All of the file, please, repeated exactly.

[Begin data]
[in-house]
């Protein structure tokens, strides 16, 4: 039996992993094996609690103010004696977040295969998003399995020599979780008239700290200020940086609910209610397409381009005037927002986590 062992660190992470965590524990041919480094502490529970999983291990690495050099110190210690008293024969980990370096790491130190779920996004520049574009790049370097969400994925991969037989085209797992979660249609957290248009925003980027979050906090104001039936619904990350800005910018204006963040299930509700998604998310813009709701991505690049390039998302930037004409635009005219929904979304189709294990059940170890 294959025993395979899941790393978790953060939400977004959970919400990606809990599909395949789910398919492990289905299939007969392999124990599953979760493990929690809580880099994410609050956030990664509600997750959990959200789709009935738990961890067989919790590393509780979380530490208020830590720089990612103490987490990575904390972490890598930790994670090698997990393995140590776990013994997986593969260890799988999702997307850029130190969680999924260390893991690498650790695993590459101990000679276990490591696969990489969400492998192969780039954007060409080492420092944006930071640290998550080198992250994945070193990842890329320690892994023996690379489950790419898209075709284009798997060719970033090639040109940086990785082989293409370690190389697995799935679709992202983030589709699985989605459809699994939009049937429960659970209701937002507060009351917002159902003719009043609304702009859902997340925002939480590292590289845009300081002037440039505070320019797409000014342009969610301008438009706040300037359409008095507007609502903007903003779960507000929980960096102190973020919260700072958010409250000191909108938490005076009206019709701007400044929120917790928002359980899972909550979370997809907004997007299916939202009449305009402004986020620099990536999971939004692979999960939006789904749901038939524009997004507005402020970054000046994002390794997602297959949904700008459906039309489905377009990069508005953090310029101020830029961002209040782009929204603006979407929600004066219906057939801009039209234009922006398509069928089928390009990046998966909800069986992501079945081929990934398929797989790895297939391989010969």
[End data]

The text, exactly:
[in-house]
């Protein structure tokens, strides 16, 4: 039996992993094996609690103010004696977040295969998003399995020599979780008239700290200020940086609910209610397409381009005037927002986590 062992660190992470965590524990041919480094502490529970999983291990690495050099110190210690008293024969980990370096790491130190779920996004520049574009790049370097969400994925991969037989085209797992979660249609957290248009925003980027979050906090104001039936619904990350800005910018204006963040299930509700998604998310813009709701991505690049390039998302930037004409635009005219929904979304189709294990059940170890 294959025993395979899941790393978790953060939400977004959970919400990606809990599909395949789910398919492990289905299939007969392999124990599953979760493990929690809580880099994410609050956030990664509600997750959990959200789709009935738990961890067989919790590393509780979380530490208020830590720089990612103490987490990575904390972490890598930790994670090698997990393995140590776990013994997986593969260890799988999702997307850029130190969680999924260390893991690498650790695993590459101990000679276990490591696969990489969400492998192969780039954007060409080492420092944006930071640290998550080198992250994945070193990842890329320690892994023996690379489950790419898209075709284009798997060719970033090639040109940086990785082989293409370690190389697995799935679709992202983030589709699985989605459809699994939009049937429960659970209701937002507060009351917002159902003719009043609304702009859902997340925002939480590292590289845009300081002037440039505070320019797409000014342009969610301008438009706040300037359409008095507007609502903007903003779960507000929980960096102190973020919260700072958010409250000191909108938490005076009206019709701007400044929120917790928002359980899972909550979370997809907004997007299916939202009449305009402004986020620099990536999971939004692979999960939006789904749901038939524009997004507005402020970054000046994002390794997602297959949904700008459906039309489905377009990069508005953090310029101020830029961002209040782009929204603006979407929600004066219906057939801009039209234009922006398509069928089928390009990046998966909800069986992501079945081929990934398929797989790895297939391989010969």